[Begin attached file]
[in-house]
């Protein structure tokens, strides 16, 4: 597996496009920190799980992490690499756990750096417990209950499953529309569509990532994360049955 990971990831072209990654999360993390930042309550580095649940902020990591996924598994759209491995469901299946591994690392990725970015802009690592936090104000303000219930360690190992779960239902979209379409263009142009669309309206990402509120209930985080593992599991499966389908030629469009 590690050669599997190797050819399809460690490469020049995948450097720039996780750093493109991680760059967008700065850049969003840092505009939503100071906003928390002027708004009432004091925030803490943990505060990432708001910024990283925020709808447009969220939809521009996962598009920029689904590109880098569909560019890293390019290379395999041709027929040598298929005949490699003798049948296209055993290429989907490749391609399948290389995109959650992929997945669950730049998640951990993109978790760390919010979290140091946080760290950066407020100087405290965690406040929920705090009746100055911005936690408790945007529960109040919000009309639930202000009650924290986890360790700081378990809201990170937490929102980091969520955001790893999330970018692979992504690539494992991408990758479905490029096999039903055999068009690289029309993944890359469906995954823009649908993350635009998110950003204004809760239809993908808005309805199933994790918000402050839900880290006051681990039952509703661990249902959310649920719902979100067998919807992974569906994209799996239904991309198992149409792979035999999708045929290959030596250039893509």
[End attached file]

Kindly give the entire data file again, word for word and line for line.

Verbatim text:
[in-house]
């Protein structure tokens, strides 16, 4: 597996496009920190799980992490690499756990750096417990209950499953529309569509990532994360049955 990971990831072209990654999360993390930042309550580095649940902020990591996924598994759209491995469901299946591994690392990725970015802009690592936090104000303000219930360690190992779960239902979209379409263009142009669309309206990402509120209930985080593992599991499966389908030629469009 590690050669599997190797050819399809460690490469020049995948450097720039996780750093493109991680760059967008700065850049969003840092505009939503100071906003928390002027708004009432004091925030803490943990505060990432708001910024990283925020709808447009969220939809521009996962598009920029689904590109880098569909560019890293390019290379395999041709027929040598298929005949490699003798049948296209055993290429989907490749391609399948290389995109959650992929997945669950730049998640951990993109978790760390919010979290140091946080760290950066407020100087405290965690406040929920705090009746100055911005936690408790945007529960109040919000009309639930202000009650924290986890360790700081378990809201990170937490929102980091969520955001790893999330970018692979992504690539494992991408990758479905490029096999039903055999068009690289029309993944890359469906995954823009649908993350635009998110950003204004809760239809993908808005309805199933994790918000402050839900880290006051681990039952509703661990249902959310649920719902979100067998919807992974569906994209799996239904991309198992149409792979035999999708045929290959030596250039893509």